Year: 2014 (2015 U.K release)
Director: Bennett Miller
Screenplay: E. Max Frye, Dan Futterman
Starring: Channing Tatum, Steve Carrell, Mark Ruffalo
Synopsis is here
There’s a mordant sense of
humour running through
Miller’s Foxcatcher that creeps up from time to time. Something you shouldn’t
think should appear and yet is quite welcoming when it does. Watching
protagonist (Tatum) strain his reasons on why winning Olympic gold is
important, to a bunch of wide eyed, befuddled children has a quiet drollness to
it. As is the twisted matter of Bennet Miller’s American true crime drama is ultimately
a Greek Tragedy of dysfunctional families, set within the world of competitive
wresting, which of course became prominent in Ancient Greece.
It’s too bad that despite having such a sense of self, Foxcatcher is such a distancing slog to get through. It’s a film which is competently crafted and features a trio of performances which, with their differing areas of
physicality, do raise an eyebrow from scene to scene. The
first, awkward engagement between Tatum’s Mark Schultz and his brother Dave
(Ruffalo) is such an interesting jumbled mess of sibling tension and force I
had high hopes for where the rest of the film was heading. Unfortunately, two
considerably long hours later, I found myself still no deeper than the
scratches that may have been caused during this first grapple. The tragedy
between these brothers is indeed upsetting, but Miller’s remarkably static film
did little to stir.
The film is understandably meant to be a little cold, as the characters we follow the most are not only unlikely bedfellows, but difficult people to engage with due to their simmering tensions between class and family. The scene in which Steve Carrell’s John E
du Pont first meets
Dave and his family is one of the more potent moments. Miller’s simple blocking
of the scene easily show the division between the blue collar yet connected
family, and the isolated aristocrat trying to purchase his way into such a warm
relationship. Such moments highlight the discomfort accordingly.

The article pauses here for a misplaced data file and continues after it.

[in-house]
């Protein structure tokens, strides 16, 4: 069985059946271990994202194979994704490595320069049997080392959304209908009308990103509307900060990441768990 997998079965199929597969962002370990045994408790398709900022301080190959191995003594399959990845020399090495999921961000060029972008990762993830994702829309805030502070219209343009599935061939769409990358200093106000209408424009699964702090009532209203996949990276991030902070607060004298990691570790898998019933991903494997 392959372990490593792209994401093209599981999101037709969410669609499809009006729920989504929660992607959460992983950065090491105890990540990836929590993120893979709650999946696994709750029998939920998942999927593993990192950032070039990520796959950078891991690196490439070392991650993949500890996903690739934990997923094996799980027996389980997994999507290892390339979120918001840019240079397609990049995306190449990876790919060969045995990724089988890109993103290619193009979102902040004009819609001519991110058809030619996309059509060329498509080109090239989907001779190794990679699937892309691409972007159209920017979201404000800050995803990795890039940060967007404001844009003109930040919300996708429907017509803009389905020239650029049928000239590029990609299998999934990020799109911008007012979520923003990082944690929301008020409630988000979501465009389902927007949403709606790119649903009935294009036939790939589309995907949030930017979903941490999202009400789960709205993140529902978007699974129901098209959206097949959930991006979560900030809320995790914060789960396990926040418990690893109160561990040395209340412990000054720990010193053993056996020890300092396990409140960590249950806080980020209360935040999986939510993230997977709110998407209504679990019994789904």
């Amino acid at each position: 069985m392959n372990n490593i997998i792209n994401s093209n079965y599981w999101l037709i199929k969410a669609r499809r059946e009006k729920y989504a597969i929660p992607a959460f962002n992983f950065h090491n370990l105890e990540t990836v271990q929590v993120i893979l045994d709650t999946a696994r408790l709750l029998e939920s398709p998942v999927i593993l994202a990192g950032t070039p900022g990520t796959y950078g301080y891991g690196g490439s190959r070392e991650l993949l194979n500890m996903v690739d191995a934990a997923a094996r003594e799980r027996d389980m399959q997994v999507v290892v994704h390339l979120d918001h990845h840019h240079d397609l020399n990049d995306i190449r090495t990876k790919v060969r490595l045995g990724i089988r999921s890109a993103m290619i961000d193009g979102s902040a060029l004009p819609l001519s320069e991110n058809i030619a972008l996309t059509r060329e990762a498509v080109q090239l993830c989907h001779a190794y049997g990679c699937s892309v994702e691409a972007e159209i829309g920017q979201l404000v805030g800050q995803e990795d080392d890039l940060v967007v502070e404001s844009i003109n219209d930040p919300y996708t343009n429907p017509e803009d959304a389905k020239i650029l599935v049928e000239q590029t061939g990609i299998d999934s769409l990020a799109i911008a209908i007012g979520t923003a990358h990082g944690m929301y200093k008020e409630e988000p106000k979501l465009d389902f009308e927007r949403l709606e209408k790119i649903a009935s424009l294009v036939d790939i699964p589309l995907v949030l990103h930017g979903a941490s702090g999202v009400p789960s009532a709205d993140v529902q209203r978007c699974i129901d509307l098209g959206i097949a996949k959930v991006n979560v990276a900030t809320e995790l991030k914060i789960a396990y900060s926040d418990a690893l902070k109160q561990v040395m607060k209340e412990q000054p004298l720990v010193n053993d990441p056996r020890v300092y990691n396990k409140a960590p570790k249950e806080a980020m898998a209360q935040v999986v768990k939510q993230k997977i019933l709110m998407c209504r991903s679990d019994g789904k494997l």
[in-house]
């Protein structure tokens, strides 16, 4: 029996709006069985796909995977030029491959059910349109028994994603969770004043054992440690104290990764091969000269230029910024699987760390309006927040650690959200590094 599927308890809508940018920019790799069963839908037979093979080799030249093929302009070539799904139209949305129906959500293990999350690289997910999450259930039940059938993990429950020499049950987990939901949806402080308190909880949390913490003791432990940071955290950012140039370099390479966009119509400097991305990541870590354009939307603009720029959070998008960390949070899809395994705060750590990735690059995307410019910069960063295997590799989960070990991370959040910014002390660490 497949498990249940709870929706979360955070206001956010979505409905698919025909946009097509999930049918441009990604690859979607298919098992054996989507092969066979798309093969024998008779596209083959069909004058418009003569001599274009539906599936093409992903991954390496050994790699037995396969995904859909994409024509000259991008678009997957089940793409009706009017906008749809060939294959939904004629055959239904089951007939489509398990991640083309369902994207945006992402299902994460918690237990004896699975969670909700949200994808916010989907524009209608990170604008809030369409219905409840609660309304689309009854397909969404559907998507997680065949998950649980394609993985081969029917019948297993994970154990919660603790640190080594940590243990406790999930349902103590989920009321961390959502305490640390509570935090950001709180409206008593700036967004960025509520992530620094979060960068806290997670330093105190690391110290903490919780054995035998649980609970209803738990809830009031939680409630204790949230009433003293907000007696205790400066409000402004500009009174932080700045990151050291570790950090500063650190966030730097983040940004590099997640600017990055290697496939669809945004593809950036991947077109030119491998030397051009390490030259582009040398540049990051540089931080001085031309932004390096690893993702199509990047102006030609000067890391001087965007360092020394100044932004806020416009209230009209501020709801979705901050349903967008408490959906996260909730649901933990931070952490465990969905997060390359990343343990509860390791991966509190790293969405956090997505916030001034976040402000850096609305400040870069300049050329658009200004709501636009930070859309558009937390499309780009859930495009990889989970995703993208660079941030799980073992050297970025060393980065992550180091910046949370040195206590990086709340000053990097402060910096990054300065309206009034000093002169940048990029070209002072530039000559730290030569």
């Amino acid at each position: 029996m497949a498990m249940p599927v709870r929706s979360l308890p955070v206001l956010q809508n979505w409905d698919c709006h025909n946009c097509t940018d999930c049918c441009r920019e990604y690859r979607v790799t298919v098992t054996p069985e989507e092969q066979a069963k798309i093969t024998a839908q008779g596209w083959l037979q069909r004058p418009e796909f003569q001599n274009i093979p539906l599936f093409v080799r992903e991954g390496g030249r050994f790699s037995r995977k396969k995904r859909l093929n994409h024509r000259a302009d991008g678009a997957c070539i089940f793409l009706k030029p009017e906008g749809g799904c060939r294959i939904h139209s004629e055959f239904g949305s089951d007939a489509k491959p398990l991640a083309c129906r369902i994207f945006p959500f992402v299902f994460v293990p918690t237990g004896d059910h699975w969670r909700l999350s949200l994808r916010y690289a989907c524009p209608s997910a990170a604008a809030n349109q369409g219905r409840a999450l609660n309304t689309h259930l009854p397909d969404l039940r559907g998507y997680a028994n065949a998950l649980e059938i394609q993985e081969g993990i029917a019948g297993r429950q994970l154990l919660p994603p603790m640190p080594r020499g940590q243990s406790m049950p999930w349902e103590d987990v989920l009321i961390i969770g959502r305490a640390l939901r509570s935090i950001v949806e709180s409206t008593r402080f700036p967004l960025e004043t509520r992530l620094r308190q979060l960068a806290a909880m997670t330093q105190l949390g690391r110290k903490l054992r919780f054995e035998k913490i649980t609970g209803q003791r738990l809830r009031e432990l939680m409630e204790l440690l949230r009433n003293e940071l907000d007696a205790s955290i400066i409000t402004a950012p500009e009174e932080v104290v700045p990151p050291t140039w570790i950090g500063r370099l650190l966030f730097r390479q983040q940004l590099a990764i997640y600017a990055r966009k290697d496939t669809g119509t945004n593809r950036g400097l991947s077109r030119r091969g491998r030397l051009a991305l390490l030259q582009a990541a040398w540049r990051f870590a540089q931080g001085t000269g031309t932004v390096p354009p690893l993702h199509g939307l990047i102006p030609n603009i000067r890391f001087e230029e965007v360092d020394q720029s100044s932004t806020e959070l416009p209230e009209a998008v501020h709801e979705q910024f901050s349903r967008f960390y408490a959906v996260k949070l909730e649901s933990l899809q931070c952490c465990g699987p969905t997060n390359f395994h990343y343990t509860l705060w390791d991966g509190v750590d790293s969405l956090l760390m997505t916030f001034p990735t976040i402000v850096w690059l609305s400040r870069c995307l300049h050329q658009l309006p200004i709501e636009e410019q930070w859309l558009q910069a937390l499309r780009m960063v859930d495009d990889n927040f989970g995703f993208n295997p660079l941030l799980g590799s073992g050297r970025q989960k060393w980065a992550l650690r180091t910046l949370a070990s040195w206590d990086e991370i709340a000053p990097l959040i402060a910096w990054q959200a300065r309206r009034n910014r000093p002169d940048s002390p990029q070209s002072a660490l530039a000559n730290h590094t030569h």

Despite this, I found myself so alienated by the films blunt, matter of fact approach, I struggled to identify fully with the proceedings. This is obviously not a film to “enjoy” in the typical sense, yet at no point did my own
defences go down for what was happening on the screen. The
films immensely dour approach and turgid pace overshadowed the films main
attractions: The cast.
Channing Tatum’s Mark is brusque and stoic creature. His jutted out jaw, furrowed brow and physical stature, hides his character’s naïve ideals which slowly seep through as the film pushes on. The roles help show the actor’s ability to corrupt the dumb, man child nature that many have known him for when cast the amusing Jump Street films. Mark Ruffalo; ever the effective character actor, morphs his poise beautifully as he becomes the film’s heart. He makes being the film only emotional link look far too easy for his own good. The intensely creepy Du Pont has Carrell
inner Bela Lugosi to good measure. However, observing the real Du Pont, makes
the clipped mannerisms of Carrell feel a tad overblown. There’s also a feeling
that delving into the grey matter of such a troubled being is a step too far.
As such, Du Pont feels a lot like a cartoon boogeyman stuck in a high class
crime reconstruction. The heavy makeup doesn’t help matters.
Between this and Moneyball, Bennett Miller is locating fascinating subject matter within modern sports to focus his energies on.
Foxcatcher however, does little to make me delve into the backstories of
this unfortunate event in the same way that Moneyball opened my eyes to the
modern ideas that lay within America’s favourite pastime. If I saw myself
viewing this film again, there’s a good chance I’d be tapping out early.